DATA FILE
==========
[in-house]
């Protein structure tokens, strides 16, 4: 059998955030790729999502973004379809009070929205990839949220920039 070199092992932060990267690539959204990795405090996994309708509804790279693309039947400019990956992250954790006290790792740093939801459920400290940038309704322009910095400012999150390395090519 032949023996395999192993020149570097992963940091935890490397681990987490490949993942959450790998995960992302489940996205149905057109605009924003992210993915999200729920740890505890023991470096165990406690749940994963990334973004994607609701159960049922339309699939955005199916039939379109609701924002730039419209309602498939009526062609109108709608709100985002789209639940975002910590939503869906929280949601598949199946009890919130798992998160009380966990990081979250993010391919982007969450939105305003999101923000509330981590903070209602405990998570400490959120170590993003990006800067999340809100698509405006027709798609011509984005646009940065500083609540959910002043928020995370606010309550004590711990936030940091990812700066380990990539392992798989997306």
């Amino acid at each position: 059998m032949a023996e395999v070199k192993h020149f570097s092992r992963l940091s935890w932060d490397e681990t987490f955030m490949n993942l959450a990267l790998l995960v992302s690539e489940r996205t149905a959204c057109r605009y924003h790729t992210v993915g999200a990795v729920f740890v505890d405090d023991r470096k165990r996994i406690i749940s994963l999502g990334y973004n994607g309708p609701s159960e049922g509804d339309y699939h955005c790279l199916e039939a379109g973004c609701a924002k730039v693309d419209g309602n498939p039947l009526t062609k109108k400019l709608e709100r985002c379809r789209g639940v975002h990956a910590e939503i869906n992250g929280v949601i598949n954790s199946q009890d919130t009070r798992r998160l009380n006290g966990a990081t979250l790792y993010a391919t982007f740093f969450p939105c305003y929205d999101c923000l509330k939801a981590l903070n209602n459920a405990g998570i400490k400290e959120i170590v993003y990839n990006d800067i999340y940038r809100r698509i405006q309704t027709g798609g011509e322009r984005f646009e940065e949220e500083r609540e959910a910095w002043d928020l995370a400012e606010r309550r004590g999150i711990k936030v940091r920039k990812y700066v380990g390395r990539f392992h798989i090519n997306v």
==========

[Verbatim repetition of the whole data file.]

[in-house]
């Protein structure tokens, strides 16, 4: 059998955030790729999502973004379809009070929205990839949220920039 070199092992932060990267690539959204990795405090996994309708509804790279693309039947400019990956992250954790006290790792740093939801459920400290940038309704322009910095400012999150390395090519 032949023996395999192993020149570097992963940091935890490397681990987490490949993942959450790998995960992302489940996205149905057109605009924003992210993915999200729920740890505890023991470096165990406690749940994963990334973004994607609701159960049922339309699939955005199916039939379109609701924002730039419209309602498939009526062609109108709608709100985002789209639940975002910590939503869906929280949601598949199946009890919130798992998160009380966990990081979250993010391919982007969450939105305003999101923000509330981590903070209602405990998570400490959120170590993003990006800067999340809100698509405006027709798609011509984005646009940065500083609540959910002043928020995370606010309550004590711990936030940091990812700066380990990539392992798989997306």
């Amino acid at each position: 059998m032949a023996e395999v070199k192993h020149f570097s092992r992963l940091s935890w932060d490397e681990t987490f955030m490949n993942l959450a990267l790998l995960v992302s690539e489940r996205t149905a959204c057109r605009y924003h790729t992210v993915g999200a990795v729920f740890v505890d405090d023991r470096k165990r996994i406690i749940s994963l999502g990334y973004n994607g309708p609701s159960e049922g509804d339309y699939h955005c790279l199916e039939a379109g973004c609701a924002k730039v693309d419209g309602n498939p039947l009526t062609k109108k400019l709608e709100r985002c379809r789209g639940v975002h990956a910590e939503i869906n992250g929280v949601i598949n954790s199946q009890d919130t009070r798992r998160l009380n006290g966990a990081t979250l790792y993010a391919t982007f740093f969450p939105c305003y929205d999101c923000l509330k939801a981590l903070n209602n459920a405990g998570i400490k400290e959120i170590v993003y990839n990006d800067i999340y940038r809100r698509i405006q309704t027709g798609g011509e322009r984005f646009e940065e949220e500083r609540e959910a910095w002043d928020l995370a400012e606010r309550r004590g999150i711990k936030v940091r920039k990812y700066v380990g390395r990539f392992h798989i090519n997306v």